¶12 According to Detective Jensen, Apodaca expressed concern that “his cooperation would not get back to the prosecutors in charge of his case,” so Detective Jensen told Apodaca that if he decided to cooperate, he, Detective Jensen, “would let the prosecution know that he decided to cooperate and take responsibility.” The detective testified that when he said he was giving his word to Apodaca, he was only reassuring Apodaca that he would pass along the information about Apodaca's cooperation to the prosecuting attorneys.
The Third Segment
¶13 The third segment took place in an interview room with Detectives Martell and Jensen and was recorded. The interview transcript begins with the following exchange:
[Apodaca]: I just hope that prosecuting attorney sees how much I'm giving up.
[Det. Jensen]: I guarantee they will.
[Apodaca]: I just hope I get out.
[Det. Jensen]: Hey you've got my word alright.
[Apodaca]: That would be the shit if I was out by Christmas man.
[Det. Jensen]: No I hear ya.
¶14 After Detective Jensen repeated Apodaca's Miranda rights, Apodaca began making incriminating statements but did not identify the shooter. Detective Jensen told Apodaca that he already knew “everything” but was giving Apodaca “a chance to let [him] know [what happened]” because “it always looks better if you cooperate.” Apodaca then told his story, which involved admitting to the plan to rob J.H. of a “big amount” of pills and his function as getaway driver. He also admitted to knowledge of the portion of the plan involving scaring J.H. with a gun, and talked about his own actions cleaning out his car and disposing of evidence. Apodaca expressed reluctance to identify the shooter, explaining, “I guess I have to go to jail because ․ I can't do that man. It's gonna be me on the paperwork snitching on my homeboy.” Apodaca also expressed concern that he would be in danger when he was released from jail if he identified anyone. Detective Jensen assured him, “When you get out ․ [if] you feel like you're in jeopardy you need to call me and I will take care of it.”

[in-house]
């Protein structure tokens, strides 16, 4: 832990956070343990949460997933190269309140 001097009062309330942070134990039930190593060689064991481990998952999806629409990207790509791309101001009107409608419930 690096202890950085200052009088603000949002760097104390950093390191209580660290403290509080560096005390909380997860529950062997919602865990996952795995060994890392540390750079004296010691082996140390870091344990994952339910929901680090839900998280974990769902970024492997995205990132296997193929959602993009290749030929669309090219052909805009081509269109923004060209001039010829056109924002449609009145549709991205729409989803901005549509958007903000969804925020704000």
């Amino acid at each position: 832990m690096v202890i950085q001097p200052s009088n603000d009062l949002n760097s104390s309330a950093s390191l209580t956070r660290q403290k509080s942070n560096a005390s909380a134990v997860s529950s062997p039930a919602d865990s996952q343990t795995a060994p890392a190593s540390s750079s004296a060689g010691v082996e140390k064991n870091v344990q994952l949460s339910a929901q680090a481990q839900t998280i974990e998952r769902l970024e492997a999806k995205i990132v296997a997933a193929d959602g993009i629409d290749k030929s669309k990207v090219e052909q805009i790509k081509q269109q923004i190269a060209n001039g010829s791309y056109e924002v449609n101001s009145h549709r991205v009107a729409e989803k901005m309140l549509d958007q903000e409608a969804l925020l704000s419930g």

¶15 Detective Martell entered the room and encouraged Apodaca to cooperate but said, “I can't guarantee what's going to happen in court, but I, I could tell you that it's gonna be helpful to know that you're being cooperative, and that's all we're trying to do here is give you the opportunity to do so.” Apodaca asked if his cooperation would “make [him] go home faster” and Detective Martell responded, “I can't promise you something that I can't guarantee ․ I want you to tell me the truth of what you witnessed and I guarantee you that [the prosecutors are] gonna look at that hard and they're gonna realize that you're being helpful with this investigation.” At the end of the interview, Apodaca asked Detective Martell how long he thought he would spend incarcerated and Detective Martell replied, “[I]t's not up to us[,] it is something that the, the courts make a decision on.”